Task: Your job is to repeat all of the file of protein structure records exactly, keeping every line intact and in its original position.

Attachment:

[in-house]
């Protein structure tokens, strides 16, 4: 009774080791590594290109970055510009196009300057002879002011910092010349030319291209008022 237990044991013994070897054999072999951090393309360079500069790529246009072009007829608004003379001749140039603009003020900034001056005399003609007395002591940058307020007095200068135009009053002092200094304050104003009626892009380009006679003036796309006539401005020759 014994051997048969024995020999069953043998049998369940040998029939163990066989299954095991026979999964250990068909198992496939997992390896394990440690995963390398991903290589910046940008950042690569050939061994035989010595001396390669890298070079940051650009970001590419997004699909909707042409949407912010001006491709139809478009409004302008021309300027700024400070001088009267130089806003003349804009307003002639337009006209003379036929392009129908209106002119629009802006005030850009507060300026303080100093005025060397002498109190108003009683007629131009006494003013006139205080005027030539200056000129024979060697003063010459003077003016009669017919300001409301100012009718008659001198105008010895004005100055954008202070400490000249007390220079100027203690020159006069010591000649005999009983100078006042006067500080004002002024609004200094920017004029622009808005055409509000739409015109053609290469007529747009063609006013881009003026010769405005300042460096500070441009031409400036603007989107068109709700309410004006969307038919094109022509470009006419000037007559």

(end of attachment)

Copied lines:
[in-house]
């Protein structure tokens, strides 16, 4: 009774080791590594290109970055510009196009300057002879002011910092010349030319291209008022 237990044991013994070897054999072999951090393309360079500069790529246009072009007829608004003379001749140039603009003020900034001056005399003609007395002591940058307020007095200068135009009053002092200094304050104003009626892009380009006679003036796309006539401005020759 014994051997048969024995020999069953043998049998369940040998029939163990066989299954095991026979999964250990068909198992496939997992390896394990440690995963390398991903290589910046940008950042690569050939061994035989010595001396390669890298070079940051650009970001590419997004699909909707042409949407912010001006491709139809478009409004302008021309300027700024400070001088009267130089806003003349804009307003002639337009006209003379036929392009129908209106002119629009802006005030850009507060300026303080100093005025060397002498109190108003009683007629131009006494003013006139205080005027030539200056000129024979060697003063010459003077003016009669017919300001409301100012009718008659001198105008010895004005100055954008202070400490000249007390220079100027203690020159006069010591000649005999009983100078006042006067500080004002002024609004200094920017004029622009808005055409509000739409015109053609290469007529747009063609006013881009003026010769405005300042460096500070441009031409400036603007989107068109709700309410004006969307038919094109022509470009006419000037007559």